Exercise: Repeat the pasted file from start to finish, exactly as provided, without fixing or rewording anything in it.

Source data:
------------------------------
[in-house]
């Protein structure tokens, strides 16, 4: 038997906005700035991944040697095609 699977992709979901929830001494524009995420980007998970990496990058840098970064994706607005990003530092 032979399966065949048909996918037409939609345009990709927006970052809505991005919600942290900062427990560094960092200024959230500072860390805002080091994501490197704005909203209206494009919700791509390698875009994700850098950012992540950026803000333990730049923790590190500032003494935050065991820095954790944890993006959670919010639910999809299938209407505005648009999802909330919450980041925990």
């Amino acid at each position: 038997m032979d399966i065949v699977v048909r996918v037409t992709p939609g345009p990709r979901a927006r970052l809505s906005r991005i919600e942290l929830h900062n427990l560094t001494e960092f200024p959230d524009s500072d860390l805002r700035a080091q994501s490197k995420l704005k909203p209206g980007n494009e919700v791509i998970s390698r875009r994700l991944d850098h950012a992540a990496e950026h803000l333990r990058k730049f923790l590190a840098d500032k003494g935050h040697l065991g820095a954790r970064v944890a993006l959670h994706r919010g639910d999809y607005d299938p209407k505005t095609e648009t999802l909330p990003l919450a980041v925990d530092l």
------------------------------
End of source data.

[in-house]
């Protein structure tokens, strides 16, 4: 038997906005700035991944040697095609 699977992709979901929830001494524009995420980007998970990496990058840098970064994706607005990003530092 032979399966065949048909996918037409939609345009990709927006970052809505991005919600942290900062427990560094960092200024959230500072860390805002080091994501490197704005909203209206494009919700791509390698875009994700850098950012992540950026803000333990730049923790590190500032003494935050065991820095954790944890993006959670919010639910999809299938209407505005648009999802909330919450980041925990």
């Amino acid at each position: 038997m032979d399966i065949v699977v048909r996918v037409t992709p939609g345009p990709r979901a927006r970052l809505s906005r991005i919600e942290l929830h900062n427990l560094t001494e960092f200024p959230d524009s500072d860390l805002r700035a080091q994501s490197k995420l704005k909203p209206g980007n494009e919700v791509i998970s390698r875009r994700l991944d850098h950012a992540a990496e950026h803000l333990r990058k730049f923790l590190a840098d500032k003494g935050h040697l065991g820095a954790r970064v944890a993006l959670h994706r919010g639910d999809y607005d299938p209407k505005t095609e648009t999802l909330p990003l919450a980041v925990d530092l």